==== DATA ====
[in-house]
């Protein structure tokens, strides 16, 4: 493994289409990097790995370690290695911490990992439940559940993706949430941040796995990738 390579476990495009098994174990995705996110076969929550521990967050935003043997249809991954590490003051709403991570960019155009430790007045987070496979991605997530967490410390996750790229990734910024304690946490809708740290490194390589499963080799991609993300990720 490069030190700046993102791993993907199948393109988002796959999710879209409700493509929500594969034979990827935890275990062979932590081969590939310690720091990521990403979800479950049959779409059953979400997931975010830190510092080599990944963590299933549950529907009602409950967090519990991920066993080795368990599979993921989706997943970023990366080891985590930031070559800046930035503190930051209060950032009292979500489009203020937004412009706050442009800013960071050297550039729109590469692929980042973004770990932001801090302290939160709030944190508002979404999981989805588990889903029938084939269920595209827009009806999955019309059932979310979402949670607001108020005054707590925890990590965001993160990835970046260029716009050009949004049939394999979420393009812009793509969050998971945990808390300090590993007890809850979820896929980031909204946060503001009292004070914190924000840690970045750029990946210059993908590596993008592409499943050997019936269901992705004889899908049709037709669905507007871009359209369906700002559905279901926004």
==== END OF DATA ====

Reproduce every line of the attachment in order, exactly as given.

[in-house]
């Protein structure tokens, strides 16, 4: 493994289409990097790995370690290695911490990992439940559940993706949430941040796995990738 390579476990495009098994174990995705996110076969929550521990967050935003043997249809991954590490003051709403991570960019155009430790007045987070496979991605997530967490410390996750790229990734910024304690946490809708740290490194390589499963080799991609993300990720 490069030190700046993102791993993907199948393109988002796959999710879209409700493509929500594969034979990827935890275990062979932590081969590939310690720091990521990403979800479950049959779409059953979400997931975010830190510092080599990944963590299933549950529907009602409950967090519990991920066993080795368990599979993921989706997943970023990366080891985590930031070559800046930035503190930051209060950032009292979500489009203020937004412009706050442009800013960071050297550039729109590469692929980042973004770990932001801090302290939160709030944190508002979404999981989805588990889903029938084939269920595209827009009806999955019309059932979310979402949670607001108020005054707590925890990590965001993160990835970046260029716009050009949004049939394999979420393009812009793509969050998971945990808390300090590993007890809850979820896929980031909204946060503001009292004070914190924000840690970045750029990946210059993908590596993008592409499943050997019936269901992705004889899908049709037709669905507007871009359209369906700002559905279901926004």